1002 m. |
Translation: Hill of the rowan
Pronuncation: sale choeran
This group of three Munros is easily accessible from the A87 and the hills are not too far away from Inverness where Alex had to catch a train in the evening. On a sunny morning we drove from Glen Strathfarrar to Loch Cluanie and left our car at the big parking near Lundie. From there Alex, Frank and me walked along a Landrover track which once was part of the Old Military Road. Soon a path branched off to the right, skirted An Cruachan and reached a stretch of flatter terrain. We headed towards the western ridge of Carn Ghluasaid and climbed up the steep rocky side of the ridge where good views of the hills in the south and west added to fun of walking. The path finally peters out on the plateau-ish summit area of the hill and soon afterwards we touched the cairn. From there we continued along the corrie rim for some time, then by-passed point 998m and started the final 150 m climb to Sgurr nan Conbhairean from the Glas Bhealach. At the summt of our second munro of the day we rested. A jolly good viewpoint for the hills close by. A’Chralaig, Mullach Fraoch-choire, South and North Glen Shiel ridge and Sgurr nan Ceathreamhnan to mention a few. The wind had picked up considerably since we had started our hike and it made walking a little difficult at times. The weather was fine, though. On our continuation down the north ridge of Sgurr nan Conbhairean the wind bombarded us with bits of icy snow dislodged from the remains of snow-fields and cornices from time to time. Funny. It did not take very long to reach the third summit of the day, Sail Chaorainn. Another little break and then we retraced our steps back to Sgurr nan Conbhairean. We did not climb back to the summit of this hill but traversed 100m below summit height on the western slopes. This delivered us on the south-west ridge and the path leading to Droachaid an Tuill Easaich. Here the wind became really strong almost blowing us over. We pressed on down the grassy ridge but did not forget to marvel at beautiful Gorm Lochan down in the corrie below. At Meall Bhreac the path steepened considerably so we lost height quickly. The Allt Coire Lair was our next aim and we followed the path on its right (western) side all the way down to the A87 above Loch Cluanie. Twenty minutes of walking along the road brought us back to our car. An interesting access path, a ridge walk with beautiful views and changing terrain, as well as a comfortable ridge for the descent made this a very entertaining day out on the hills.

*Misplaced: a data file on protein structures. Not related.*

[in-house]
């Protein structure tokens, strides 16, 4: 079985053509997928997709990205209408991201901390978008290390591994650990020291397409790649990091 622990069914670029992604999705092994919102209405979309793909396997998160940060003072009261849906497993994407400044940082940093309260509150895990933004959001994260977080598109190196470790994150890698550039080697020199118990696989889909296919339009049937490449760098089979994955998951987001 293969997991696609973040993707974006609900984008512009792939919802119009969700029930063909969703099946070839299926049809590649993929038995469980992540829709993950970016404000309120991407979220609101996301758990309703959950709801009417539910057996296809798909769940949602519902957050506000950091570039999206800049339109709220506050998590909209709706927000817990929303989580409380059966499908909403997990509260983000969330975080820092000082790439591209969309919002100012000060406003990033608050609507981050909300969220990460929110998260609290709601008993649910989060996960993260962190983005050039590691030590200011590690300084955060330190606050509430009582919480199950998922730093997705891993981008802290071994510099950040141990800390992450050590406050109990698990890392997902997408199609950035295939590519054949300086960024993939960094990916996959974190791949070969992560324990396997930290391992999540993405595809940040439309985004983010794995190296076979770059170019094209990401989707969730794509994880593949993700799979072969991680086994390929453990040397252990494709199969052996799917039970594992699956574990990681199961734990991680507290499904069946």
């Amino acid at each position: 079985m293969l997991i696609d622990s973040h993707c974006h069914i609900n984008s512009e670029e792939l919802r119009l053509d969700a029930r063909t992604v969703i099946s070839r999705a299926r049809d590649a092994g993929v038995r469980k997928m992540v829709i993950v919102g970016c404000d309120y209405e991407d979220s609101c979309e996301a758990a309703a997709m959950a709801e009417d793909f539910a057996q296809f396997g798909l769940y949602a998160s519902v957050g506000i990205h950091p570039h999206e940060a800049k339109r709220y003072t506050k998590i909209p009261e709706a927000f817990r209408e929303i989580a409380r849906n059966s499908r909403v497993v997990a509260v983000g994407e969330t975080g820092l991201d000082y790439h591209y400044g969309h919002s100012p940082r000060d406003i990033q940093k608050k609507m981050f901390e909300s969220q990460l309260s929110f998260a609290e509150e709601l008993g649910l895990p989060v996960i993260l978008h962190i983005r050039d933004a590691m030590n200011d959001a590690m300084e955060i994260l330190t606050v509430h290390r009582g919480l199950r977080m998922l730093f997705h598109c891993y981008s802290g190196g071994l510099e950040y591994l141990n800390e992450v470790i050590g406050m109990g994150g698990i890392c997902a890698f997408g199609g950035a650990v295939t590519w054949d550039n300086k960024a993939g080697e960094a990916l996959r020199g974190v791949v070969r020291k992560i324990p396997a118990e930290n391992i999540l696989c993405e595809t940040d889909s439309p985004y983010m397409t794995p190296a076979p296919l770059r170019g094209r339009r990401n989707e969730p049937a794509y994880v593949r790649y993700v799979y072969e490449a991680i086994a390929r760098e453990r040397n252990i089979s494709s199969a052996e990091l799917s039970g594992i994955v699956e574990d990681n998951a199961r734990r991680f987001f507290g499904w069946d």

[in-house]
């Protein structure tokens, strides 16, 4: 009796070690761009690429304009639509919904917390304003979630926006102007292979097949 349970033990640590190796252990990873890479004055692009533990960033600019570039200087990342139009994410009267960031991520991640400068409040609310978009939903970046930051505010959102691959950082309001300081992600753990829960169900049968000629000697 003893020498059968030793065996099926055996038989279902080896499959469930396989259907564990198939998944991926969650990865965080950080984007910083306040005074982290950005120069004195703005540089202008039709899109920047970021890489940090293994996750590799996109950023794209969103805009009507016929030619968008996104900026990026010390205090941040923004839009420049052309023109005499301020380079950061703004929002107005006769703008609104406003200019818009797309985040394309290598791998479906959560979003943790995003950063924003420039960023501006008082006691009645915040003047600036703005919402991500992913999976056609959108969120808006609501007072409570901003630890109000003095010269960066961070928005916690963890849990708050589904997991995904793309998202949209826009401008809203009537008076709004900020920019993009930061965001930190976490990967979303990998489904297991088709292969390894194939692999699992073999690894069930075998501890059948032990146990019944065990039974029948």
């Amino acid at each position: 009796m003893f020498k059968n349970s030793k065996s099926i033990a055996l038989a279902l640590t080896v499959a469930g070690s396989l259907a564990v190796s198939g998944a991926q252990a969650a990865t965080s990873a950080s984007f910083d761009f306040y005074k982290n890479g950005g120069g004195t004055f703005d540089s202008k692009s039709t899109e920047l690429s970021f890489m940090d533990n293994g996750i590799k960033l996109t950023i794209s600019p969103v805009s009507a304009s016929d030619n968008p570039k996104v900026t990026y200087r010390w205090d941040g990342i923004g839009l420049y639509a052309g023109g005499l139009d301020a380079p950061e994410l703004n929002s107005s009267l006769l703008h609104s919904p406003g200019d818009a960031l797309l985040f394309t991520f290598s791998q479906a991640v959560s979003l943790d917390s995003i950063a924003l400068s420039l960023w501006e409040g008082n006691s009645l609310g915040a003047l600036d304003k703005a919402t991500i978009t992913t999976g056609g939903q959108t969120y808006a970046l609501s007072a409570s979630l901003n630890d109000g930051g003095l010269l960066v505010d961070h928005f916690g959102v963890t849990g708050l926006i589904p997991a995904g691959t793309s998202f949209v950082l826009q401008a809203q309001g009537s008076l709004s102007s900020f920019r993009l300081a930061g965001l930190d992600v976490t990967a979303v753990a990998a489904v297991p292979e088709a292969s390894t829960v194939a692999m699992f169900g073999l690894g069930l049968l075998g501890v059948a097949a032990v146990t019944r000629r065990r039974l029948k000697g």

Description These three mountains are on the north side of Loch Cluanie. On their south side above the loch they do not look very impressive for their slopes and corries have no outstanding features and their summits are hidden. On the north side, however, they are very different and the three mountains form the headwall of a great cirque of crags and corries at the head of the River Doe. Much of the terrain on the upper part of these hills is short-cropped grass which gives very easy walking. The best place to start is at Lundie on the A87 road, 4 kilometres west of the Loch Cluanie dam. A stalker's path starts a few hundred metres west of there and goes high up onto Carn Ghluasaid, making this a very easy hill to climb. The traverse continues round the edge of the north-eastern corries to reach Sgurr nan Conbhairean, whose cairn is right on the edge of the eastern cliff. Descend along the narrow north ridge and climb barely 100 metres to reach Sail Chaorainn. Return to Sgurr nan Conbhairean, descend the broad south-west ridge to Drochaid an Tuill Easaich and go down its south ridge. On the steep descent at the foot of the ridge, bear south-east and cross the Allt Coire Lair to reach the line of the Old Military Road, which is followed east to Lundie.